Researchers discover spider webs' true 'sticking power' (w/ Video)

May 17, 2010
Todd Blackledge, professor of biology; Vasav Sahni, Ph.D. candidate; and Ali Dhinojwala, chair of the Department of Polymer Science and Morton Professor of Polymer Science reveal the secret of spider web silk.

The secret of a brilliant evolutionary development, spider web glue, has been discovered by University of Akron researchers.

The finding by UA Ph.D. candidate Vasav Sahni and professors Ali Dhinojwala of the Department of Polymer Science and Todd Blackledge of the Department of Biology, was released by Nature Communications (May 17, 2010) in the article, “Viscoelastic Solids Explain Stickiness.”

The discovery, according to the scientists, has significant implications in mimicking bio-adhesives, a field in which the University is taking a leading role in collaboration with its regional research partners and the medical community.

Most of the research in this area of bio-adhesives focuses on discovering the molecule responsible for adhesion, explain Sahni and Dhinojwala.

This video is not supported by your browser at this time.

“The success of an adhesive, however, depends on how efficiently the force is transmitted through the adhesive,” Sahni notes.

Dhinojwala adds that the micron-sized glue drops produced by spiders are composed of highly entangled polymers, which are physically or chemically cross-linked and transmit forces efficiently. Consequently, they are at least a 100 times superior to a viscous drop with the same adhesive molecule.

“Existence of similar adhesion strategies in distantly related species of animals suggests a common design principle in the evolution of natural adhesives,” Blackledge says.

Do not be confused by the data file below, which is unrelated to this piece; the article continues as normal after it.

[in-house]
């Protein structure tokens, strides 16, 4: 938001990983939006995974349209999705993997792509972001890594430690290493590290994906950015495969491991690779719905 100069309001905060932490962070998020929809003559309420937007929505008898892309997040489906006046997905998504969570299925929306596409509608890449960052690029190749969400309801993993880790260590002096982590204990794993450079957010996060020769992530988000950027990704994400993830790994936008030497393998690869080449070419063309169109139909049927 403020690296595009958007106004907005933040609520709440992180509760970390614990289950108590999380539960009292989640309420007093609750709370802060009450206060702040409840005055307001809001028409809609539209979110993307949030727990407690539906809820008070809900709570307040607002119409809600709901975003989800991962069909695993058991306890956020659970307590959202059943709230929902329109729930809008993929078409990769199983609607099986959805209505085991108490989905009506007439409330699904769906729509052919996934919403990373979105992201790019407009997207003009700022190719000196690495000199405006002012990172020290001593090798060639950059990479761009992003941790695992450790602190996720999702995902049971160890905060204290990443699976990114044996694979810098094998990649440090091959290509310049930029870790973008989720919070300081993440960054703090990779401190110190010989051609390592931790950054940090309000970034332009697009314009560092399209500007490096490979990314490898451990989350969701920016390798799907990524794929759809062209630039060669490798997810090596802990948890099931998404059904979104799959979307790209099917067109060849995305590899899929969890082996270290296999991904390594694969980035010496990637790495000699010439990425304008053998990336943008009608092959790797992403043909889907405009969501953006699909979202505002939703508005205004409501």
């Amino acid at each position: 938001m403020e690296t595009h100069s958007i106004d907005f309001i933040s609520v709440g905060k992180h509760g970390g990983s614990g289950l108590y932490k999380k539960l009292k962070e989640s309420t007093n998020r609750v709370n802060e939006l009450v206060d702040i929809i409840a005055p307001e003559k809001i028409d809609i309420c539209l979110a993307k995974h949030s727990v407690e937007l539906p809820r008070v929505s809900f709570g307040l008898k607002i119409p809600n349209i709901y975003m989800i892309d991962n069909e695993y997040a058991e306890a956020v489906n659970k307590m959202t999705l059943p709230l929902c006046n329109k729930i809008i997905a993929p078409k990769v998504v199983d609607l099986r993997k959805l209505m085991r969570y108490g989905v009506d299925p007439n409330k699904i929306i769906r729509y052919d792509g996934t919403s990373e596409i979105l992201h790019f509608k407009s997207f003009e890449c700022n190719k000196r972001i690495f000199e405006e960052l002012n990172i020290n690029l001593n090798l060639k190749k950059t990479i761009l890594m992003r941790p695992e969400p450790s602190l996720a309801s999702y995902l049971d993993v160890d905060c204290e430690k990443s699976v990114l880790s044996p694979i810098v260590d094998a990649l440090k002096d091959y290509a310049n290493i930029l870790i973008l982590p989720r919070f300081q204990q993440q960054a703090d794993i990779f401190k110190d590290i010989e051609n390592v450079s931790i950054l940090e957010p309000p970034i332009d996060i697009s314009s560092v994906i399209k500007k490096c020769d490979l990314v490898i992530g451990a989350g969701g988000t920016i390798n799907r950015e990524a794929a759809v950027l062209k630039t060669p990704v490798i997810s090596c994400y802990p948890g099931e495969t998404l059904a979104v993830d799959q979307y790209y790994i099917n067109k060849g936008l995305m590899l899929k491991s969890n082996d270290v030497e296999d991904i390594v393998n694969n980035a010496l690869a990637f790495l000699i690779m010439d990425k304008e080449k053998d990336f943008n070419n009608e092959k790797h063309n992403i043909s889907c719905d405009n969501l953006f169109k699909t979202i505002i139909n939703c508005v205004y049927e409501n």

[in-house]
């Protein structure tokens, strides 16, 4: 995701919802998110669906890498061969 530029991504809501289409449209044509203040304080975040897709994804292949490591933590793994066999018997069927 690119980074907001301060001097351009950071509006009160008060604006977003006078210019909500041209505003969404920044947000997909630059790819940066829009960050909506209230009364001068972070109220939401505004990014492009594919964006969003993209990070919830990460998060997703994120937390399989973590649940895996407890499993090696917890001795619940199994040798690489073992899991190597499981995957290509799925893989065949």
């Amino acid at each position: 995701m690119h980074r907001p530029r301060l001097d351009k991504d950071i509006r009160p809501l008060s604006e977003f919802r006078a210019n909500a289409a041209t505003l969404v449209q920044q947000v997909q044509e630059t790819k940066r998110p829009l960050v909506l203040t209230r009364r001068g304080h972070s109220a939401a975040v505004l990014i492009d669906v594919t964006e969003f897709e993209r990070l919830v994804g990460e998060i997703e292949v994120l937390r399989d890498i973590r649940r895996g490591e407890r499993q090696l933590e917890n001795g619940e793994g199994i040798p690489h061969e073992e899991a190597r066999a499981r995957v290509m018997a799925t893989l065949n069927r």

“We were able to validate this finding through micro-mechanical stretching of single glue droplets. The elastic properties of the proteins found in the spider glue were crucial in increasing the adhesive forces,” Dhinojwala says.

Sahni notes that the stickiness of the glue droplets depends on the speed at which they are stretched. Subsequently, the glue can hold on to fast-flying insects when they initially impact webs and retain trapped insects for a time period long enough for them to be subdued by the spider.

“This finding should significantly benefit the development of synthetic adhesives for biomedical, orthopedics and wound-healing applications. The understanding of how spiders use this unique will allow scientists to develop reversible that work in the presence of water,” says Dhinojwala.

Explore further: New, more versatile version of Geckskin: Gecko-like adhesives now useful for real world surfaces

More information: Paper link:

Provided by University of Akron

4.6 /5 (10 votes)

Related Stories

Tailoring surgical glues for specific applications

Jul 10, 2009

( -- Surgical adhesives, which can be used to seal tissues after an operation or to repair wounds, are becoming increasingly important parts of a doctor's toolkit. However, their one-size-fits-all ...

Scientists create gecko-inspired bandage

Feb 18, 2008

MIT researchers and colleagues have created a waterproof adhesive bandage inspired by gecko lizards that may soon join sutures and staples as a basic operating room tool for patching up surgical wounds or ...

Podcast: Tiny sea creature and a new medical adhesive

Oct 27, 2009

Scientists questing after a long-sought new medical adhesive describe copying the natural glue secreted by a tiny sea creature called the sandcastle worm in the latest episode in the American Chemical Society's ...

Recommended for you

A greener source of polyester—cork trees

Apr 16, 2014

On the scale of earth-friendly materials, you'd be hard pressed to find two that are farther apart than polyester (not at all) and cork (very). In an unexpected twist, however, scientists are figuring out ...

User comments : 1

Adjust slider to filter visible comments by rank

Display comments: newest first

not rated yet May 17, 2010
they are 25% there in creating Spiderman

More news stories

Making graphene in your kitchen

Graphene has been touted as a wonder material—the world's thinnest substance, but super-strong. Now scientists say it is so easy to make you could produce some in your kitchen.

Low tolerance for pain? The reason may be in your genes

Researchers may have identified key genes linked to why some people have a higher tolerance for pain than others, according to a study released today that will be presented at the American Academy of Neurology's 66th Annual ...

How to keep your fitness goals on track

(HealthDay)—The New Year's resolutions many made to get fit have stalled by now. And one expert thinks that's because many people set their goals too high.